Fringe Player

As the wild, unpredictable Fringe Festival — this month staging its 12th season — has grown into an internationally acclaimed event, co-founder Nick Stuccio has become Philly’s arbiter of the avant-garde. And that, say the struggling artists he once helped champion, is exactly the problem

One man can only have so much vision, and Nick Stuccio seemed to have reached his limit.

He was having a conversation — one that started like so many conversations do when you’re the producing director of the Philadelphia Live Arts Festival and Philly Fringe: “Nick, I have an idea for a new show. … ”

In this case, Stuccio was chatting with a noted German choreographer, whom he’d flown in from Berlin along with 10 improvisational dancers to perform for the festival. Their production involved audience members lying on beds onstage and being massaged and mounted and generally tossed around. But the next show he was developing would make this one look like Anne of Green Gables.

“It’s called Secret Service,” the choreographer explained. Just one audience member and two dancers in a room, alone. There were blindfolds. Clothing was optional. “If it gets sexual,” he said, “then we allow that to happen. … ”

“What are you saying?” Stuccio asked. “That you’re going to have sex with these people?”

“Well, if that’s where it leads, then. … ”

“Ahhhhh, no,” Stuccio said. “No … I … I can’t do that. That crosses the line for me.”  

And that was that.

Nick Stuccio says no a lot. It’s his job — he’s the gatekeeper of all things fringy. He’s the visionary who helped start the Philadelphia Fringe Festival 12 years ago to give the city’s emerging underground artists an official forum in which to strut their wacky stuff. He’s the campaigner who built the city’s reputation as home to what has become a super-cool, world-class international festival. And now, he is The Man who alone decides which shows and artists are worthy — and which are not — of being produced during those precious 16 days of fringe-festivaling that take place each September. Nick Stuccio is the city’s great and powerful wizard of experimental performance art. What he says, goes.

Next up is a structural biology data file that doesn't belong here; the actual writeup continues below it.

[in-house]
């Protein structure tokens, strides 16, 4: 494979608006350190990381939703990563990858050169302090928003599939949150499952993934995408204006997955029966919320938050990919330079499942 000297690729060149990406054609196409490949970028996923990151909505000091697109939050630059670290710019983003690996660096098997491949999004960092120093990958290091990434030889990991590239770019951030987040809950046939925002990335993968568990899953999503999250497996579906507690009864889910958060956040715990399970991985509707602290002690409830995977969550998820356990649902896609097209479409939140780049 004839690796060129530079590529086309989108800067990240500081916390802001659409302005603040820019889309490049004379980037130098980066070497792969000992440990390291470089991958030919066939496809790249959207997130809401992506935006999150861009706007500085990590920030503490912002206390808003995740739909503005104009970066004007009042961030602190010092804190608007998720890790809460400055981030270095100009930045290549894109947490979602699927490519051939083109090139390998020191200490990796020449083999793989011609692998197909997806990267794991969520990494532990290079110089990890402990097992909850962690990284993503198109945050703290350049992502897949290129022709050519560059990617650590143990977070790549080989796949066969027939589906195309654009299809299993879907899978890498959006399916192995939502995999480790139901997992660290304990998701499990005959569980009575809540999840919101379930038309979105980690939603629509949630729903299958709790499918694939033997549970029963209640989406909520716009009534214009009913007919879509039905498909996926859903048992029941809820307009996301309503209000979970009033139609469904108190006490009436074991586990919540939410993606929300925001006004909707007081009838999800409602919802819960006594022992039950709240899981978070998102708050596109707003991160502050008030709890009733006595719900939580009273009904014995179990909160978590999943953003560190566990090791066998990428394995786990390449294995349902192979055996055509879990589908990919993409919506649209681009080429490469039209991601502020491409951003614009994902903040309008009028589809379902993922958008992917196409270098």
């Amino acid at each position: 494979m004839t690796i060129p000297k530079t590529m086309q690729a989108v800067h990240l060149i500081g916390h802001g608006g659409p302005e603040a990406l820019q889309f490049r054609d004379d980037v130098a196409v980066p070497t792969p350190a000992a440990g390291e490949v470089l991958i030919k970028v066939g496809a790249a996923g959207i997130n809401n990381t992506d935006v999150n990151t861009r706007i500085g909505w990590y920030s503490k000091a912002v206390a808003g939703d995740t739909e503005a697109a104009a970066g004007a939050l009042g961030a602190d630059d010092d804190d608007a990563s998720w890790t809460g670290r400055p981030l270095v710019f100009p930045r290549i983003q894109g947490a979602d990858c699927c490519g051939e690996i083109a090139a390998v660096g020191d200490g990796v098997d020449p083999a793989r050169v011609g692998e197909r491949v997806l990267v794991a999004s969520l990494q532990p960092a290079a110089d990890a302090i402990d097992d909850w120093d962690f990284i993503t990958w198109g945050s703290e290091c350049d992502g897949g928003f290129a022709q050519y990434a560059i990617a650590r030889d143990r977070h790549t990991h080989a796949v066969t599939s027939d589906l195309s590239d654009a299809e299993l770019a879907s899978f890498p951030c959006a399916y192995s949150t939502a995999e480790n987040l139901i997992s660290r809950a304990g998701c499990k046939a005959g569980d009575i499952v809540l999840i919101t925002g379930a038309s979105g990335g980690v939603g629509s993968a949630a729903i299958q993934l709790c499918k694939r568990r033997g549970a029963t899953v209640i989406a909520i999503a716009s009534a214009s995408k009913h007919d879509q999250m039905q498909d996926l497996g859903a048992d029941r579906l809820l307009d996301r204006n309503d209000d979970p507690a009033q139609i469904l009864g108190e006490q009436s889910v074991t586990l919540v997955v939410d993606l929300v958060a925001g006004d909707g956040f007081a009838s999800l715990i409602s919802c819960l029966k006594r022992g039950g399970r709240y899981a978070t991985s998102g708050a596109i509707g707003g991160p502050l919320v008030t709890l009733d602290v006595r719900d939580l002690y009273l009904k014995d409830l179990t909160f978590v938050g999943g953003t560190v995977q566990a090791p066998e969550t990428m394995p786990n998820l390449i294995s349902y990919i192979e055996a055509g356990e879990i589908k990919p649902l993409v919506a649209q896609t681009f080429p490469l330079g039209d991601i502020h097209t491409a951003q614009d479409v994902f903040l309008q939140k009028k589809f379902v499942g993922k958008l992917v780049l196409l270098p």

“I don’t want to piss Nick Stuccio off,” says one young local artist who’s been jumping up and down to get his attention. She isn’t alone — lots of locals have been whispering amongst themselves, complaining about Stuccio: that he’s fired the festival staff members who were looking out for the artists’ best interests; that this year he cancelled their favorite festival event, the Late-Night Cabaret; that basically, all the time and effort he put into building this über-international-festival has come at a cost.

The trouble, they say, is Stuccio’s vision, which has become so ambitious that the only things really in his sights anymore are the city’s top-tier artists, who are already established, and faraway acts, like German choreographers and Swedish folk-singing animators and Argentineans who flash-fry live lobsters on stage. But what about the emerging artists here? Because there are more than ever, many of whom have chosen to settle in Philly over New York, and not just because rent is cheaper. “This arts scene is welcoming,” says one dancer who moved to the city fresh out of college four years ago. “People here are excited about new artists and new perspectives.” But these are the very people who are now being left behind, she says — the underground that the Fringe was originally created to bring into the light of day.